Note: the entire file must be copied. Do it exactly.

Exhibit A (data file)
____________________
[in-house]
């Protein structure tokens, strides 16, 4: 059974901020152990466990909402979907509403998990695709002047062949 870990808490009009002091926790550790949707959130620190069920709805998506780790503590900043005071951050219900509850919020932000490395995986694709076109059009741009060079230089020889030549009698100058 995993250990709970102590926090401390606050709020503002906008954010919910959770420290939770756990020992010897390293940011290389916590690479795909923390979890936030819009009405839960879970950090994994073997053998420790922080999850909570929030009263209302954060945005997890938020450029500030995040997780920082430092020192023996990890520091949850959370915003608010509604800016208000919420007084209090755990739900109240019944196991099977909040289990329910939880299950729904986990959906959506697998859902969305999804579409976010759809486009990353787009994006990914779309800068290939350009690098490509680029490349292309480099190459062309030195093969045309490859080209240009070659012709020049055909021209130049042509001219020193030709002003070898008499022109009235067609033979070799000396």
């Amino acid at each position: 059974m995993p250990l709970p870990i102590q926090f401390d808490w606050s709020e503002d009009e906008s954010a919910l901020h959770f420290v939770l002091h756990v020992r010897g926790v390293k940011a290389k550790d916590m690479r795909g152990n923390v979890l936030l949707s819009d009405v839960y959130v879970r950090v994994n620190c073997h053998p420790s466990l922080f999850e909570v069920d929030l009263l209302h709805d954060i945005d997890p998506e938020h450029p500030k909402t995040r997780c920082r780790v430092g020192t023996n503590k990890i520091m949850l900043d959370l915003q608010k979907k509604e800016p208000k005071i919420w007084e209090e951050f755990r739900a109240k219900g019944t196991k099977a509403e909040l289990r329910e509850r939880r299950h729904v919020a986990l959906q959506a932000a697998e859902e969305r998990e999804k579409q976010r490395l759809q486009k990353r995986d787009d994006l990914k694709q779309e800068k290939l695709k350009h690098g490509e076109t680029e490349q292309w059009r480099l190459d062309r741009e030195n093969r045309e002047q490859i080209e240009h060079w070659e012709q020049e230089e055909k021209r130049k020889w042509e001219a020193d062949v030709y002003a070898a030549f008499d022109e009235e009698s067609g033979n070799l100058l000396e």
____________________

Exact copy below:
[in-house]
């Protein structure tokens, strides 16, 4: 059974901020152990466990909402979907509403998990695709002047062949 870990808490009009002091926790550790949707959130620190069920709805998506780790503590900043005071951050219900509850919020932000490395995986694709076109059009741009060079230089020889030549009698100058 995993250990709970102590926090401390606050709020503002906008954010919910959770420290939770756990020992010897390293940011290389916590690479795909923390979890936030819009009405839960879970950090994994073997053998420790922080999850909570929030009263209302954060945005997890938020450029500030995040997780920082430092020192023996990890520091949850959370915003608010509604800016208000919420007084209090755990739900109240019944196991099977909040289990329910939880299950729904986990959906959506697998859902969305999804579409976010759809486009990353787009994006990914779309800068290939350009690098490509680029490349292309480099190459062309030195093969045309490859080209240009070659012709020049055909021209130049042509001219020193030709002003070898008499022109009235067609033979070799000396």
């Amino acid at each position: 059974m995993p250990l709970p870990i102590q926090f401390d808490w606050s709020e503002d009009e906008s954010a919910l901020h959770f420290v939770l002091h756990v020992r010897g926790v390293k940011a290389k550790d916590m690479r795909g152990n923390v979890l936030l949707s819009d009405v839960y959130v879970r950090v994994n620190c073997h053998p420790s466990l922080f999850e909570v069920d929030l009263l209302h709805d954060i945005d997890p998506e938020h450029p500030k909402t995040r997780c920082r780790v430092g020192t023996n503590k990890i520091m949850l900043d959370l915003q608010k979907k509604e800016p208000k005071i919420w007084e209090e951050f755990r739900a109240k219900g019944t196991k099977a509403e909040l289990r329910e509850r939880r299950h729904v919020a986990l959906q959506a932000a697998e859902e969305r998990e999804k579409q976010r490395l759809q486009k990353r995986d787009d994006l990914k694709q779309e800068k290939l695709k350009h690098g490509e076109t680029e490349q292309w059009r480099l190459d062309r741009e030195n093969r045309e002047q490859i080209e240009h060079w070659e012709q020049e230089e055909k021209r130049k020889w042509e001219a020193d062949v030709y002003a070898a030549f008499d022109e009235e009698s067609g033979n070799l100058l000396e």